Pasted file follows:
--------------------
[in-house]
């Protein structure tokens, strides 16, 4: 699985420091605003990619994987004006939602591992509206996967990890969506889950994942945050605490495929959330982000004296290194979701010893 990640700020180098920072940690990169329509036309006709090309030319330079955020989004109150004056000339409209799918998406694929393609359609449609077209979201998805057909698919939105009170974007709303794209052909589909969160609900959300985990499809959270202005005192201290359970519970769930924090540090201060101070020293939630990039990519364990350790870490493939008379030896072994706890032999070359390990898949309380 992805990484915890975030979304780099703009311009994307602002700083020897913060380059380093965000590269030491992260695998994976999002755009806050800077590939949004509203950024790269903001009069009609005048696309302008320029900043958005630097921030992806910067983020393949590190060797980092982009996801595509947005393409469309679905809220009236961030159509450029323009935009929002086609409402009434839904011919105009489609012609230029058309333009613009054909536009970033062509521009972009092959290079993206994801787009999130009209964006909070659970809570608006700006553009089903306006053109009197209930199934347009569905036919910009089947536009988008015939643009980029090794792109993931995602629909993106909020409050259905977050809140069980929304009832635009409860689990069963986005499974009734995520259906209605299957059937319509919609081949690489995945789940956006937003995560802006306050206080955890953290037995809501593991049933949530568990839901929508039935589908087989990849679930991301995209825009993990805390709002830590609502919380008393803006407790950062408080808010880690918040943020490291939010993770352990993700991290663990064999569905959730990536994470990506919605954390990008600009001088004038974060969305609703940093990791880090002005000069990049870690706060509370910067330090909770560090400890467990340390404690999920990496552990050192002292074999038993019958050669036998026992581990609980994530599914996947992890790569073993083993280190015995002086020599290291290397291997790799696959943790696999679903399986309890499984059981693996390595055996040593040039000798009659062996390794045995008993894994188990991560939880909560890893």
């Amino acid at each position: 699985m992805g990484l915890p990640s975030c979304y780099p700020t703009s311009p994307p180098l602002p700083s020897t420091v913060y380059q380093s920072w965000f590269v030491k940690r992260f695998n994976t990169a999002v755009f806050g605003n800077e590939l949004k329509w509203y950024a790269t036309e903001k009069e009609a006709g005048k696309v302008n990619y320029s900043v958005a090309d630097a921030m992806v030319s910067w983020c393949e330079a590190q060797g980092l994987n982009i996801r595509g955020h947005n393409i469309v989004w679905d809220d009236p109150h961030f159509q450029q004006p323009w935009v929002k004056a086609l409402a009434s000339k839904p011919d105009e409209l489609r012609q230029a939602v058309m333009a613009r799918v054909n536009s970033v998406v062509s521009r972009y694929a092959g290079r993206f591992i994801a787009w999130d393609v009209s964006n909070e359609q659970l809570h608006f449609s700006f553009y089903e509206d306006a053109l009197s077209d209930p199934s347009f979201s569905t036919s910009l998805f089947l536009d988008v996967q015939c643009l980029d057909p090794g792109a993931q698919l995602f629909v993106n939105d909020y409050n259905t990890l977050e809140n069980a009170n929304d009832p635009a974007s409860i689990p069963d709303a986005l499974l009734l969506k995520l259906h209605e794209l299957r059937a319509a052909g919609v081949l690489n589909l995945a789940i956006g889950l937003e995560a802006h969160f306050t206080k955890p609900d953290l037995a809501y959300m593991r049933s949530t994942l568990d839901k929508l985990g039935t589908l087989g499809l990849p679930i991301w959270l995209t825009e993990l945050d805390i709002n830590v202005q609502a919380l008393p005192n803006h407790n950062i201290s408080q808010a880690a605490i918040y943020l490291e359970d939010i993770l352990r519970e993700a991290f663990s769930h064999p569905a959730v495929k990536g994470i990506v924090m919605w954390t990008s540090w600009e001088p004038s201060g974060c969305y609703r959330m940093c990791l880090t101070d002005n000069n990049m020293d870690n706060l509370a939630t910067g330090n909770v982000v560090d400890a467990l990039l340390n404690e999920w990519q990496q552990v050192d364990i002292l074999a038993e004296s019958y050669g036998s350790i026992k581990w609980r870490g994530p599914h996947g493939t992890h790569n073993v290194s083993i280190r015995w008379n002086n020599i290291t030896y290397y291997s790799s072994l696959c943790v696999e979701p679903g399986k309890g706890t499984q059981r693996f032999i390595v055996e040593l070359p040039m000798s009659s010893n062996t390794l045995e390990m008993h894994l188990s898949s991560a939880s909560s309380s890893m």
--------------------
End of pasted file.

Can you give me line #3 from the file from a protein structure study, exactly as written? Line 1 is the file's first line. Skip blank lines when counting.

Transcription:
């Amino acid at each position: 699985m992805g990484l915890p990640s975030c979304y780099p700020t703009s311009p994307p180098l602002p700083s020897t420091v913060y380059q380093s920072w965000f590269v030491k940690r992260f695998n994976t990169a999002v755009f806050g605003n800077e590939l949004k329509w509203y950024a790269t036309e903001k009069e009609a006709g005048k696309v302008n990619y320029s900043v958005a090309d630097a921030m992806v030319s910067w983020c393949e330079a590190q060797g980092l994987n982009i996801r595509g955020h947005n393409i469309v989004w679905d809220d009236p109150h961030f159509q450029q004006p323009w935009v929002k004056a086609l409402a009434s000339k839904p011919d105009e409209l489609r012609q230029a939602v058309m333009a613009r799918v054909n536009s970033v998406v062509s521009r972009y694929a092959g290079r993206f591992i994801a787009w999130d393609v009209s964006n909070e359609q659970l809570h608006f449609s700006f553009y089903e509206d306006a053109l009197s077209d209930p199934s347009f979201s569905t036919s910009l998805f089947l536009d988008v996967q015939c643009l980029d057909p090794g792109a993931q698919l995602f629909v993106n939105d909020y409050n259905t990890l977050e809140n069980a009170n929304d009832p635009a974007s409860i689990p069963d709303a986005l499974l009734l969506k995520l259906h209605e794209l299957r059937a319509a052909g919609v081949l690489n589909l995945a789940i956006g889950l937003e995560a802006h969160f306050t206080k955890p609900d953290l037995a809501y959300m593991r049933s949530t994942l568990d839901k929508l985990g039935t589908l087989g499809l990849p679930i991301w959270l995209t825009e993990l945050d805390i709002n830590v202005q609502a919380l008393p005192n803006h407790n950062i201290s408080q808010a880690a605490i918040y943020l490291e359970d939010i993770l352990r519970e993700a991290f663990s769930h064999p569905a959730v495929k990536g994470i990506v924090m919605w954390t990008s540090w600009e001088p004038s201060g974060c969305y609703r959330m940093c990791l880090t101070d002005n000069n990049m020293d870690n706060l509370a939630t910067g330090n909770v982000v560090d400890a467990l990039l340390n404690e999920w990519q990496q552990v050192d364990i002292l074999a038993e004296s019958y050669g036998s350790i026992k581990w609980r870490g994530p599914h996947g493939t992890h790569n073993v290194s083993i280190r015995w008379n002086n020599i290291t030896y290397y291997s790799s072994l696959c943790v696999e979701p679903g399986k309890g706890t499984q059981r693996f032999i390595v055996e040593l070359p040039m000798s009659s010893n062996t390794l045995e390990m008993h894994l188990s898949s991560a939880s909560s309380s890893m």